Debut novelists Eimear McBride, Audrey Magee and Hannah Kent join Chimamanda Ngozi Adichie, Donna Tartt and Jhumpa Lahiri on the shortlist for the Baileys Women's Prize for Fiction.
Announcing the list this evening (7th April) at the Serpentine Sackler gallery in central London, chair of judges Helen Fraser said each of this year’s shortlisted books was “original and extraordinary in its own way” and offered “something different and exciting and illuminating”.
Irish author Eimear McBride is shortlisted for her debut A Girl is a Half-formed Thing (Galley Beggar Press/Faber and Faber), a tale of a young woman's relationship with her brother which has already won the Goldsmiths Prize and was shortlisted for the inaugural Folio Prize.
Audrey Magee, also from Ireland, is shortlisted for her debut The Undertaking (Atlantic Books), a love story set during the second world war and tackling the battle of Stalingrad. Australian novelist Hannah Kent’s Iceland-set historical debut Burial Rites (Picador), also shortlisted for the Guardian First Book Award, is the third first-time author on the list.
Nigerian Chimamanda Ngozi Adichie, shortlisted for Americanah (Fourth Estate), the tale of two Nigerian teenagers whose later lives take different trajectories, won the prize in 2007 for Half of a Yellow Sun (Harper Perennial), when it was named the Orange Prize. American Donna Tartt is shortlisted for her acclaimed novel The Goldfinch (Little, Brown); Tartt was previously shortlisted for the Orange Prize in 2003 for The Little Friend (Bloomsbury). British/American Jhumpa Lahiri is shortlisted for The Lowland (Bloomsbury), an epic novel of family ties, also shortlisted for the Man Booker Prize in 2013.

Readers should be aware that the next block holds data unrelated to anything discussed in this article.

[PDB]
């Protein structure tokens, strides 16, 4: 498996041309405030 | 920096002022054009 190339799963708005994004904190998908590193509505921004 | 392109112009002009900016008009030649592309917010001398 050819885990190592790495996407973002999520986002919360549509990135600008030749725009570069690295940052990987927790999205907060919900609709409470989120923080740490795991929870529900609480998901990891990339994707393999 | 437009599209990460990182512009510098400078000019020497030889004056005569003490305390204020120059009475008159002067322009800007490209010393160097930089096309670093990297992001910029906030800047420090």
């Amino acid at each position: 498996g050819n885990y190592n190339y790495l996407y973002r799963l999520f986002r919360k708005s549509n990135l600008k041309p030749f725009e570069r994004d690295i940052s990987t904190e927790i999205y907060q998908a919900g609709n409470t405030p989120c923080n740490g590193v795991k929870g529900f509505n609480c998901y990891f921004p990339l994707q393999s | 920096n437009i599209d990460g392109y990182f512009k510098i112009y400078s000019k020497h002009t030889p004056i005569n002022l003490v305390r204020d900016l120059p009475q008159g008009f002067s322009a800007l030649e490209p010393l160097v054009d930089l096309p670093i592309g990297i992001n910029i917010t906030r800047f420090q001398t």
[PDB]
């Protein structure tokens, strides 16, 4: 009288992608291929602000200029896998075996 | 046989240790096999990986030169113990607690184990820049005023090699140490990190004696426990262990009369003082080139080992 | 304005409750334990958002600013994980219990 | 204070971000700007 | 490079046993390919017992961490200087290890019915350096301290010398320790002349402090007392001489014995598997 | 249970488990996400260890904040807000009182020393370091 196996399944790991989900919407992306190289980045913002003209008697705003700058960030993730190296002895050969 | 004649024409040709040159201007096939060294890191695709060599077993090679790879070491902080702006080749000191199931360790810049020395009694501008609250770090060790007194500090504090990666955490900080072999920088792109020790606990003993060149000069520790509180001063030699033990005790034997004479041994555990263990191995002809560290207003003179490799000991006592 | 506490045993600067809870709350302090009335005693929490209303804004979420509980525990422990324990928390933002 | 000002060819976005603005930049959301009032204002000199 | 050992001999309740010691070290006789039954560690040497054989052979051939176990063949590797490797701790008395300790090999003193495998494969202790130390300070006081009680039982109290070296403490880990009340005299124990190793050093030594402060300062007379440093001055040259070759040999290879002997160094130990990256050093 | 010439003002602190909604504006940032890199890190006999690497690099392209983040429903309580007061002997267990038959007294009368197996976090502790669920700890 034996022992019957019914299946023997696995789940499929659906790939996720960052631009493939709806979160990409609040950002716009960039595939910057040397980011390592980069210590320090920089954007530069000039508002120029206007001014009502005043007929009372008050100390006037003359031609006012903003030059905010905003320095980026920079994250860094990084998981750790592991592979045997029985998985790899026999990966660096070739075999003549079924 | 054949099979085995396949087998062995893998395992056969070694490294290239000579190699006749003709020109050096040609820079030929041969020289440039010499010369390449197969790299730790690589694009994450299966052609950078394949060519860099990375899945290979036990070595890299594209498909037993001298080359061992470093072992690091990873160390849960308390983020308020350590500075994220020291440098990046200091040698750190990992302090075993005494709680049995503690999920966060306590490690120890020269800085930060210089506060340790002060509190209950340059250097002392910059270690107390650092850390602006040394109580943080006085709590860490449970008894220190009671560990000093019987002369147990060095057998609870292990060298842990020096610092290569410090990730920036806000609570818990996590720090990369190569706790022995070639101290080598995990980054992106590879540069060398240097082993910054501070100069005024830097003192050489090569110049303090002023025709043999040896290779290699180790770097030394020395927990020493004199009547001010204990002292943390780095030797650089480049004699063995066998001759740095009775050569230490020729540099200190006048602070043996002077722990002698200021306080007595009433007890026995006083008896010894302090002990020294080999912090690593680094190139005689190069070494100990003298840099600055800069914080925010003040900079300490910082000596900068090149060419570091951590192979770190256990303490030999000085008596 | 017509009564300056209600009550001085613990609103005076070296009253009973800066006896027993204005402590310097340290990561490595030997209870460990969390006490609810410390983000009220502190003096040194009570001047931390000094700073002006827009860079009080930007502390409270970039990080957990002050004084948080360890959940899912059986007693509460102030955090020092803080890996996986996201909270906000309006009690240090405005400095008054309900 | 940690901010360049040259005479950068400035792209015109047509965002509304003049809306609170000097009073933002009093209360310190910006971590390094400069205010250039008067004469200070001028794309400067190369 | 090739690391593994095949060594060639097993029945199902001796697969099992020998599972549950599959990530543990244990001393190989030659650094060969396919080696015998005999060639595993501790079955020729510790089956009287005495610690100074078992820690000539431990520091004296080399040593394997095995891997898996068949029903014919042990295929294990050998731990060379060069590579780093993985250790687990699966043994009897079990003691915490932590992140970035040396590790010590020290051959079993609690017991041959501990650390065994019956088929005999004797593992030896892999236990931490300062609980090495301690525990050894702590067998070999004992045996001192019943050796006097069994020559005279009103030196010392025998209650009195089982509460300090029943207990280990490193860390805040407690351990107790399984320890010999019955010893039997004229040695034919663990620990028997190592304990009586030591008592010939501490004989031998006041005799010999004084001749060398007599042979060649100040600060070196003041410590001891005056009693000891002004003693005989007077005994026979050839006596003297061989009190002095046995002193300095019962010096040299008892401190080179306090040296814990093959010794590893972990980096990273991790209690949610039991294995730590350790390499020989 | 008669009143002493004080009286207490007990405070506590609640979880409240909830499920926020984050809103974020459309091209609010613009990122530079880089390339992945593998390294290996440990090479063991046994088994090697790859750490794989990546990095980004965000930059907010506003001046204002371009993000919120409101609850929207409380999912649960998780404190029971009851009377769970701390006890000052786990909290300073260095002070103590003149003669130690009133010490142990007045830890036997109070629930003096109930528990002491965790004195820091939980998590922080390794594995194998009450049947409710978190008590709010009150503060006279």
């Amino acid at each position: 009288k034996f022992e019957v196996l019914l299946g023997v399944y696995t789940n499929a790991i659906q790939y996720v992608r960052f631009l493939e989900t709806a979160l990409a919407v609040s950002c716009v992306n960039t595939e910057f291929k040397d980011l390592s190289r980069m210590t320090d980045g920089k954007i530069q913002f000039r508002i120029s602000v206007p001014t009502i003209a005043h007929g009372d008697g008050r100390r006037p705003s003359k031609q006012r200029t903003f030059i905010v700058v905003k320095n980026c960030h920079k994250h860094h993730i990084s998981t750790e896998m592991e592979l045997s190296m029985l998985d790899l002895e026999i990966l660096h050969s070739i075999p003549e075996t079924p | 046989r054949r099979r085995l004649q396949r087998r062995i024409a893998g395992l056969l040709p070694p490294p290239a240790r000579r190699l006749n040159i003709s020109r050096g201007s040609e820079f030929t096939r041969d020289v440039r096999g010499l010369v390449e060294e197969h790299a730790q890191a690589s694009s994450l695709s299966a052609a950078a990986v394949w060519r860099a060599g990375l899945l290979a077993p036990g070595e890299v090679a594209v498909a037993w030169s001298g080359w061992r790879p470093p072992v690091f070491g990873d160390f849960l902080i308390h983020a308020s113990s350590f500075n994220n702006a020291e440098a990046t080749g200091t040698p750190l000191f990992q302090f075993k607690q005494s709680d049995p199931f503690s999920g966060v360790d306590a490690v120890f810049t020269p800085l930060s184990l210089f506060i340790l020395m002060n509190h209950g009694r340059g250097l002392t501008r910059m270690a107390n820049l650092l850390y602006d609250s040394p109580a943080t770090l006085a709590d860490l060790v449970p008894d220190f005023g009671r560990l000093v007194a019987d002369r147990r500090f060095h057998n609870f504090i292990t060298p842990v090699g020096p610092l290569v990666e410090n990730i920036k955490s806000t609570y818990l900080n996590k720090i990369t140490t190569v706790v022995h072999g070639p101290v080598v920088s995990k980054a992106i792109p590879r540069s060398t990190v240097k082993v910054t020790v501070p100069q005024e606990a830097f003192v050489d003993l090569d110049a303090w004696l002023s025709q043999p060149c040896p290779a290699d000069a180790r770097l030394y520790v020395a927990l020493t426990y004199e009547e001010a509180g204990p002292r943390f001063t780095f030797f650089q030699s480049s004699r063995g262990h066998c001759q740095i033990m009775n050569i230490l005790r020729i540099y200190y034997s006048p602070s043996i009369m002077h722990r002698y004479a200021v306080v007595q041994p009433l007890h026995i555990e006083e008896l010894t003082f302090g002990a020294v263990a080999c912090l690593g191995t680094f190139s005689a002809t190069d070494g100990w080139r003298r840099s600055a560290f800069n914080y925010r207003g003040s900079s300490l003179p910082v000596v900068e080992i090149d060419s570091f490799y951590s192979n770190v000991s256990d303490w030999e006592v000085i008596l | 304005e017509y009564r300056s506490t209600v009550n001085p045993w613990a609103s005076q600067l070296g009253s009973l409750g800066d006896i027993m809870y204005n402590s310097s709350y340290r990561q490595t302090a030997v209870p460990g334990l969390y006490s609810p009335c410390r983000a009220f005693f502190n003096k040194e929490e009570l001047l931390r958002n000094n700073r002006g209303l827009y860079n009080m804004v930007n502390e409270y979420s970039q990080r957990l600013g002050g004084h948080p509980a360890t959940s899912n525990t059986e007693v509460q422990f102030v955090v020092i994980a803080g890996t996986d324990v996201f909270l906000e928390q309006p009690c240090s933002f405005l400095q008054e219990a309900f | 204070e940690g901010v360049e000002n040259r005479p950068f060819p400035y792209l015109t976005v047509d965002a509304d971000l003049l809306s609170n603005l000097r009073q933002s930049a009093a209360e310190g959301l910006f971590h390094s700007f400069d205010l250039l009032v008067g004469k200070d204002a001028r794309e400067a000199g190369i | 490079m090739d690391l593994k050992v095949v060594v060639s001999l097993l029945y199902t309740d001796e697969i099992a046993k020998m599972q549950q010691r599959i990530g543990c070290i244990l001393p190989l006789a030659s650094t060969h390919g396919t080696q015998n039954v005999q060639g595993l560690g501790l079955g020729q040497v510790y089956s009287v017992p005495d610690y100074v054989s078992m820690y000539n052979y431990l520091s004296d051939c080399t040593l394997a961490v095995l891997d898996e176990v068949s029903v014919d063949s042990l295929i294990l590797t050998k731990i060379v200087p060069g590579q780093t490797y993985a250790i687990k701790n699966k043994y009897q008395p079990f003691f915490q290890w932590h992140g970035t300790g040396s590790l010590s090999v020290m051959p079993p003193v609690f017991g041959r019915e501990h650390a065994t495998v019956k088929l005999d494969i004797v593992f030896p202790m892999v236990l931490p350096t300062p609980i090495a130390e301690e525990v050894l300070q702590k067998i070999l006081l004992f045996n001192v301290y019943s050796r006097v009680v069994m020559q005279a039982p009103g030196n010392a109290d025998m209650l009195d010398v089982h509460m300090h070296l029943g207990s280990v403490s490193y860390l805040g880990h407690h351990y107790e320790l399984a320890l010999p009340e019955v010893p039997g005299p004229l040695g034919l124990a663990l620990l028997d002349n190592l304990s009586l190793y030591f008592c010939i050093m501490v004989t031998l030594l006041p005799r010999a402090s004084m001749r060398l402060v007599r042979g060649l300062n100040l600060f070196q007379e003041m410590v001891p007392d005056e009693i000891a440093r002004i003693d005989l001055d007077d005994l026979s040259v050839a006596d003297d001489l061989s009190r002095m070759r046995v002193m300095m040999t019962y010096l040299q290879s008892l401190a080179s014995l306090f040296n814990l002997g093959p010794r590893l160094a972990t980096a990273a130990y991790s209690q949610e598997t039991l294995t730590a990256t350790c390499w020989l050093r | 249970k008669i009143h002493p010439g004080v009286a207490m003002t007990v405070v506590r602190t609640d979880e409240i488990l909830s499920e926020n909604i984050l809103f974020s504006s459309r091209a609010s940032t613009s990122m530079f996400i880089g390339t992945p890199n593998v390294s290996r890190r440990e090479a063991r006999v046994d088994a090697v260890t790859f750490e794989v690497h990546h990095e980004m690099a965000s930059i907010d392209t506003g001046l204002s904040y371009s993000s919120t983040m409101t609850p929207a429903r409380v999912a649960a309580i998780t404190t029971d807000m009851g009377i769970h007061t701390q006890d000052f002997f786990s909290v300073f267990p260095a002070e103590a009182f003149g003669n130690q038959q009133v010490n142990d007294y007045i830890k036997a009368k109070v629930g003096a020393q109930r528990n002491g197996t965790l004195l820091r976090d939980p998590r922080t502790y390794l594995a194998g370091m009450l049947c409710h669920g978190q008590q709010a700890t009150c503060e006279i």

Fraser told The Bookseller that the shortlist was “very wide-ranging in terms of nationality”, and that it was “interesting that there are three first novels” on the list. There were three novels which “emerged from the pack very early on and very clearly”, she said, but a “number of titles that could have filled the other slots”.
“One of the great things is we [the judges] all feel, as well as being compelling and unputdownable, they’re [the books] all incredibly enjoyable” she added.
Syl Saller, chief marketing officer at Diageo, owners of sponsor Baileys, said: “Spanning nationalities, ages and genres, the shortlist represents the rich diversity in women’s writing today.”
The winner will be presented with a cheque for £30,000 and a limited edition bronze statue known as ‘the Bessie’, created by artist Grizel Niven.
The award ceremony will take place in The Clore Ballroom, Royal Festival Hall, Southbank Centre, London, on 4th June.
Alongside Fraser on the judging panel are Mary Beard, Denise Mina, Caitlin Moran and Sophie Raworth.
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